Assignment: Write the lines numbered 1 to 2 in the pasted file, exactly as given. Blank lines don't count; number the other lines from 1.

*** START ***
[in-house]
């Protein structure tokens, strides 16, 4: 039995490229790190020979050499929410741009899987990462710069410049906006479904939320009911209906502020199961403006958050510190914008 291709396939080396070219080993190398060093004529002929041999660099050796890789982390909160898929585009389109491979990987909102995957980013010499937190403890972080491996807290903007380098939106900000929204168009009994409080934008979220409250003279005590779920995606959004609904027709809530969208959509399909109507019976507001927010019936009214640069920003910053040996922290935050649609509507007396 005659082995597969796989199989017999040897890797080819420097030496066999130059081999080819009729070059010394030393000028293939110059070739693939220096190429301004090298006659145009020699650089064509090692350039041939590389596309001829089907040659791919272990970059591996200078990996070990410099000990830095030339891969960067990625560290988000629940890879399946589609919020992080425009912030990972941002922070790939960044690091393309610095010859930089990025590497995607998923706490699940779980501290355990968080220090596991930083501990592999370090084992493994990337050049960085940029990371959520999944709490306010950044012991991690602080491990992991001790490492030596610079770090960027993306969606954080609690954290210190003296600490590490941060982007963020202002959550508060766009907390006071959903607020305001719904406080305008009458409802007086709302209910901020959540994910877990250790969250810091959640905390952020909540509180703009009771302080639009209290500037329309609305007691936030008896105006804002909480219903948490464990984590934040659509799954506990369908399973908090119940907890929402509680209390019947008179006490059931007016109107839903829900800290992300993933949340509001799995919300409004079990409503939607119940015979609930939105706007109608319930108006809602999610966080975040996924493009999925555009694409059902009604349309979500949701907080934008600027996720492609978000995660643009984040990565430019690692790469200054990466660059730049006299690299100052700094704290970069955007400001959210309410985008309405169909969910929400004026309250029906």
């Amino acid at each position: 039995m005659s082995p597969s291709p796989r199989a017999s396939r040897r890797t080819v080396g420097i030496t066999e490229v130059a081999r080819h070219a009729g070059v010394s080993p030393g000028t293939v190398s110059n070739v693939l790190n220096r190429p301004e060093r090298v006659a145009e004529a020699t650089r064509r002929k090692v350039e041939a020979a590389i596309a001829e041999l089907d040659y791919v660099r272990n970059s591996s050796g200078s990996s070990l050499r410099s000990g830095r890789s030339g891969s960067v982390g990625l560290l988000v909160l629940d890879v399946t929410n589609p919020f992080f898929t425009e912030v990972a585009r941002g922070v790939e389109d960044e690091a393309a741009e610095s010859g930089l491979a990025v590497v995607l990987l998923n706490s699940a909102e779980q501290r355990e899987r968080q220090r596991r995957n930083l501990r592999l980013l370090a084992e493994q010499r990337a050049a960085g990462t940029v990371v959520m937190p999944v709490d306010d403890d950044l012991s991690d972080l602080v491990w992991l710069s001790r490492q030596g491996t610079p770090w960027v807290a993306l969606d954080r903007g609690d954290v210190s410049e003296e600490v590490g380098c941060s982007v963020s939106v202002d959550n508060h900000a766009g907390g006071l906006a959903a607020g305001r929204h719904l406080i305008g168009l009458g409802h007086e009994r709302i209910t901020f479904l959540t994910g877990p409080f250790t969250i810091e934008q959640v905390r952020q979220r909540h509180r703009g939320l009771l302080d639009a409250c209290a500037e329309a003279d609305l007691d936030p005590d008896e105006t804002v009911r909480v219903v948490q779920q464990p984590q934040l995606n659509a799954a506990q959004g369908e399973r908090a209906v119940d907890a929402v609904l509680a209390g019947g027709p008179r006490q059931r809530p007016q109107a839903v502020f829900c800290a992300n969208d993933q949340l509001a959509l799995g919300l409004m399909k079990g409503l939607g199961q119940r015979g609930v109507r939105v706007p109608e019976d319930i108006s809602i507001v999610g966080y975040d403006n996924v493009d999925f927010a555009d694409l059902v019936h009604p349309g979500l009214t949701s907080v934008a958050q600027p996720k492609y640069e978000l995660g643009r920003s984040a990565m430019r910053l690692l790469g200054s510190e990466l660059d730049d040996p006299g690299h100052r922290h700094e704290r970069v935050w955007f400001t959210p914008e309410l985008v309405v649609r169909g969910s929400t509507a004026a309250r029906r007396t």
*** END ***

[in-house]
């Protein structure tokens, strides 16, 4: 039995490229790190020979050499929410741009899987990462710069410049906006479904939320009911209906502020199961403006958050510190914008 291709396939080396070219080993190398060093004529002929041999660099050796890789982390909160898929585009389109491979990987909102995957980013010499937190403890972080491996807290903007380098939106900000929204168009009994409080934008979220409250003279005590779920995606959004609904027709809530969208959509399909109507019976507001927010019936009214640069920003910053040996922290935050649609509507007396 005659082995597969796989199989017999040897890797080819420097030496066999130059081999080819009729070059010394030393000028293939110059070739693939220096190429301004090298006659145009020699650089064509090692350039041939590389596309001829089907040659791919272990970059591996200078990996070990410099000990830095030339891969960067990625560290988000629940890879399946589609919020992080425009912030990972941002922070790939960044690091393309610095010859930089990025590497995607998923706490699940779980501290355990968080220090596991930083501990592999370090084992493994990337050049960085940029990371959520999944709490306010950044012991991690602080491990992991001790490492030596610079770090960027993306969606954080609690954290210190003296600490590490941060982007963020202002959550508060766009907390006071959903607020305001719904406080305008009458409802007086709302209910901020959540994910877990250790969250810091959640905390952020909540509180703009009771302080639009209290500037329309609305007691936030008896105006804002909480219903948490464990984590934040659509799954506990369908399973908090119940907890929402509680209390019947008179006490059931007016109107839903829900800290992300993933949340509001799995919300409004079990409503939607119940015979609930939105706007109608319930108006809602999610966080975040996924493009999925555009694409059902009604349309979500949701907080934008600027996720492609978000995660643009984040990565430019690692790469200054990466660059730049006299690299100052700094704290970069955007400001959210309410985008309405169909969910929400004026309250029906």